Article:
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Posted By Robert. Stephenson

Out Now on CD

Few people seem to know that the Leicester to Swannington Railway was one of the oldest railways in the world. This new publication, the work of many authors under the editorship of LIHS member Keith Drury, brings together a wealth of material, including hundreds of previously unpublished photographs. It includes all the new material relating to the railway system between Leicester and Swannington which has been found by our Society over recent years, including all the operations and companies associated with it,   

We’ve designated it as the ‘compendium’ as it holds everything we’ve found – an eclectic mix not to be missed! And we hope there will be more to come. There’s a whole Appendix tantalisingly entitled ‘Untapped Resources’ still to be explored!

Front cover of DVD


The Leicester to Swannington

Update 2010: Compendium

An e-publication by
Leicestershire Industrial History Society

Leicester to Swannington Railway disk


Prices: LIHS members £5 Non members £15 Post and packing £2.50

The CD can be purchased at our meetings or by post from David Lyne - contact details below.

  map showing route of Leicester to Swannington Railway  




Posted By Robert. Stephenson

bailiffgate images

Posted By Robert. Stephenson




Still standing on the Great Lime Road a little to the south of Killingworth, this splendid little relic of the past was home to George Stephenson and his young family during the early years of the nineteenth century. George was just starting out on his incredible career when he moved into the cottage – as a brakeman in charge of winding machinery at nearby West Moor Colliery – but was internationally famous by the time he relocated to Newcastle twenty years later.

When our man moved in, the cottage consisted of one room and a garret reached by a ladder. During his stay, though, he extended and converted the premises into a four-roomed house. The cottage has a sundial above the door, made by Stephenson himself, and an adjoining plaque which reads:-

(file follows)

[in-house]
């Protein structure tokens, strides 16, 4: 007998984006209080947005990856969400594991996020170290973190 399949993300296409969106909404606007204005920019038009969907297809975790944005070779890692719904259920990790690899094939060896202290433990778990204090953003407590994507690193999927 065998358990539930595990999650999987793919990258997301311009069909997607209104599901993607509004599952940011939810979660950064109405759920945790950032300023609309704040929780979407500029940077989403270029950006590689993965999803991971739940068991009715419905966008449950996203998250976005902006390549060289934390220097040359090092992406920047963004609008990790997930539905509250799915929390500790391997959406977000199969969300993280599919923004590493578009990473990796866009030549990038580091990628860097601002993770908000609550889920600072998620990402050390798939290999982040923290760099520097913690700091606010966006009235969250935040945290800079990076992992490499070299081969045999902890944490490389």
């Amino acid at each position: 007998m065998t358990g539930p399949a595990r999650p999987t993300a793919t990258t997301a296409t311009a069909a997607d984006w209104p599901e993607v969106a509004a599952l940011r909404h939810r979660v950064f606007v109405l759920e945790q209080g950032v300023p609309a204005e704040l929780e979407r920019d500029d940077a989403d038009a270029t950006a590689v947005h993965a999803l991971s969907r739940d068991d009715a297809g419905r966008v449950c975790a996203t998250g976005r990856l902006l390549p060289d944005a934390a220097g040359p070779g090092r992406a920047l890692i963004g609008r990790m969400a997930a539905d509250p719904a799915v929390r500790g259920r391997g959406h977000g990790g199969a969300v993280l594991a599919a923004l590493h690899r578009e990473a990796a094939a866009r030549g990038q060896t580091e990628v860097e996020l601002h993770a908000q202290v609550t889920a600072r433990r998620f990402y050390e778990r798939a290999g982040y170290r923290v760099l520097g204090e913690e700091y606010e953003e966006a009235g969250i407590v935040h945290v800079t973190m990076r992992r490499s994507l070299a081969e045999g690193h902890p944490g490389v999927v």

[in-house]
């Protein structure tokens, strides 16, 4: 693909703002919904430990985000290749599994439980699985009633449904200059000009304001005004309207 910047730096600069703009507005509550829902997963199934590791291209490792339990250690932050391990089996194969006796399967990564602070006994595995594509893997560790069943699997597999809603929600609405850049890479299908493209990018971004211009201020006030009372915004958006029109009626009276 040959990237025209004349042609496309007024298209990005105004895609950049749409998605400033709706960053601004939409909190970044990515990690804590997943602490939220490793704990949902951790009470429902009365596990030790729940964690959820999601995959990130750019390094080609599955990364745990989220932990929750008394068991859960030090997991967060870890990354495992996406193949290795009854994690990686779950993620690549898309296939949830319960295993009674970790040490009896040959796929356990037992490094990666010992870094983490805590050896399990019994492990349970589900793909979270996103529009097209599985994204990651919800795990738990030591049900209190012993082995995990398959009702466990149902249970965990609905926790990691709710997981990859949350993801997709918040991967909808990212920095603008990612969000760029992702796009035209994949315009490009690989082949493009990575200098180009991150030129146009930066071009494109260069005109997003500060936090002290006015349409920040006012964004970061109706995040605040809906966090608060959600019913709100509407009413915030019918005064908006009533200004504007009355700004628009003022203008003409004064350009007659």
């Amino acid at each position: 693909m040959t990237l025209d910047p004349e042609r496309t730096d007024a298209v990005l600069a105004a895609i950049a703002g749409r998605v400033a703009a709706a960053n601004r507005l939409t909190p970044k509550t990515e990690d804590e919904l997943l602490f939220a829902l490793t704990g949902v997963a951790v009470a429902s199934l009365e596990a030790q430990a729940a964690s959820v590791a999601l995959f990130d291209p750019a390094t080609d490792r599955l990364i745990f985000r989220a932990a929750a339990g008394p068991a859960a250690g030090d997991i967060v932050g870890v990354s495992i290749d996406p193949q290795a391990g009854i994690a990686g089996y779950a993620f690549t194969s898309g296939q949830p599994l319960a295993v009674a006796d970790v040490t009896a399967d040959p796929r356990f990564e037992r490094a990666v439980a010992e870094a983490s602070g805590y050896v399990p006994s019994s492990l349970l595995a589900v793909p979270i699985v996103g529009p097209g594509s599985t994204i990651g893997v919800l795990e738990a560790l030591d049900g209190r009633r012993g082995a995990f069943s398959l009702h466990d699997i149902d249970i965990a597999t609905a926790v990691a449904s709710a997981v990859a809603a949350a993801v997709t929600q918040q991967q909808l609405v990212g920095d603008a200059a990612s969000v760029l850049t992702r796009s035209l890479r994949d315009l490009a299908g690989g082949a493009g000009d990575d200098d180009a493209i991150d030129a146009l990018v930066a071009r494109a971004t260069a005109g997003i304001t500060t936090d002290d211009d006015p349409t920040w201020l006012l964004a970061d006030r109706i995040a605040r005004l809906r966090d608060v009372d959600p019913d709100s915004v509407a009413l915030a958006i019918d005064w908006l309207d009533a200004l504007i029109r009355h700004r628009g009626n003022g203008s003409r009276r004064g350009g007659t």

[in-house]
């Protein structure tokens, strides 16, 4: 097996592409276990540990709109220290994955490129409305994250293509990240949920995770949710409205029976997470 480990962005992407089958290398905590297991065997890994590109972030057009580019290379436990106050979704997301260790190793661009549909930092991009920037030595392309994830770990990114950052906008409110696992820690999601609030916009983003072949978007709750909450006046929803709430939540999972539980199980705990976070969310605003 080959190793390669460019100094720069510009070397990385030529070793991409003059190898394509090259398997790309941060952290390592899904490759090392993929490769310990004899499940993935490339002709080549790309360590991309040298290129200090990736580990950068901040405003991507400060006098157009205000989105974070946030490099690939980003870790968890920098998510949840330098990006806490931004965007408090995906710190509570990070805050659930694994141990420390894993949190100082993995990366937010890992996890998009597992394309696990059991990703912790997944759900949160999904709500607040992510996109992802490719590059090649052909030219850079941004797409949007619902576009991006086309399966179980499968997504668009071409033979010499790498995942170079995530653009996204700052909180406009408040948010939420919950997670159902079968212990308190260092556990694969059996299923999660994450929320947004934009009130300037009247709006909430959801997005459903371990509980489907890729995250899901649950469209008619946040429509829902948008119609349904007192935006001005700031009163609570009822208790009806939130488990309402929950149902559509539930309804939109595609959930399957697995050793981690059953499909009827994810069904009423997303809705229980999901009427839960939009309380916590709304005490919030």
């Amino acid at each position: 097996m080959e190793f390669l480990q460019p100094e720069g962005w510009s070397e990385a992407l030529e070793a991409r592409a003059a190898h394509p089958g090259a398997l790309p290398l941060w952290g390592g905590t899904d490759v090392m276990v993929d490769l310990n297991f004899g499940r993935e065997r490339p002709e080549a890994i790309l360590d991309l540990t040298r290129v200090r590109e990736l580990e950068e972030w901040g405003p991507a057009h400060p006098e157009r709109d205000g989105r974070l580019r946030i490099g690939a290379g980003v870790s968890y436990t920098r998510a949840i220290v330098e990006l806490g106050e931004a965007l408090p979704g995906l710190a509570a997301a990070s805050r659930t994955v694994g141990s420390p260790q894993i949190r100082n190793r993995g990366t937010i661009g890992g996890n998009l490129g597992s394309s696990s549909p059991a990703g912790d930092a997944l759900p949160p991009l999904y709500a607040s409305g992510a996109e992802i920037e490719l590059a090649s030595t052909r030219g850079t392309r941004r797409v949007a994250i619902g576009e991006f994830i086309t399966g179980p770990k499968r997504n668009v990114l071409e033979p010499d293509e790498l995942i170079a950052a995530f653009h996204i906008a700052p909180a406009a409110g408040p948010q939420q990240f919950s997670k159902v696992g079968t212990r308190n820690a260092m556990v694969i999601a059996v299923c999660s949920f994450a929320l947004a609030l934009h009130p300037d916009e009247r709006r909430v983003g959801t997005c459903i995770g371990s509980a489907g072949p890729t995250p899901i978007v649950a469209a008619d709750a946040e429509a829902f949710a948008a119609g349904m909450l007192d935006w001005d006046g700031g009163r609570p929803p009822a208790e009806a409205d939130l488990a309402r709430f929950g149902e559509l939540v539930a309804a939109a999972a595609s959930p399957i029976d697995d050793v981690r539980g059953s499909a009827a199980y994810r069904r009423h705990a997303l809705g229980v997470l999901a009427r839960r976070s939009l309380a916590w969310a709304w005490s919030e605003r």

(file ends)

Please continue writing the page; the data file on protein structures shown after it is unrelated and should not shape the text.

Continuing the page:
George Stephenson. Engineer. Inventor of the Locomotive Engine. Lived in this cottage from 1805 to 1823; his first locomotive (Blücher) was built at the adjacent colliery wagon shops, and on July 25th 1814 was placed on the wagonway which crosses the road at the east end of this cottage.
George’s baby daughter and wife died during 1805-06, leaving George and his infant son as the only surviving family members. Dial Cottage therefore doubles its fame as the childhood home of the great Robert Stephenson…
Posted By Robert. Stephenson

The Virtual Tour of the restored Stephenson Works has been henhanced with more interactive tools and can be viewed HERE

Posted By Robert. Stephenson

Rhodeswood Reservoir is a man-made lake in Longendale in north Derbyshire. It was constructed by John Frederick Bateman between 1849 and June 1855 as part of the Langdendale chain to supply river Etherow to the urban areas of Greater Manchester.  It is third in the chain, and it is from here that the water is extracted to pass through the Mottram Tunnel to Godley for Manchester 

The Manchester Corporation Waterworks Act 1847 gave permission for the construction of the Woodhead and Arnfield reservoirs; the Manchester Corporation Waterworks Act 1848 allowed the construction of torside and Rhodeswood Reservoir, and an aqueduct to convey the water to the Arnfield reservoir where it would pass through the Mottram Tunnel to Godley.

During construction, landslips were a problem. On the night of 6 February 1852, of land beneath the contractors' village of New Yarmouth moved obliquely to the watercourse. bateman consulted the engineers Robert Stephenson and I K Brunel. Pipes were sunk to draw off the water from the underlying shale.



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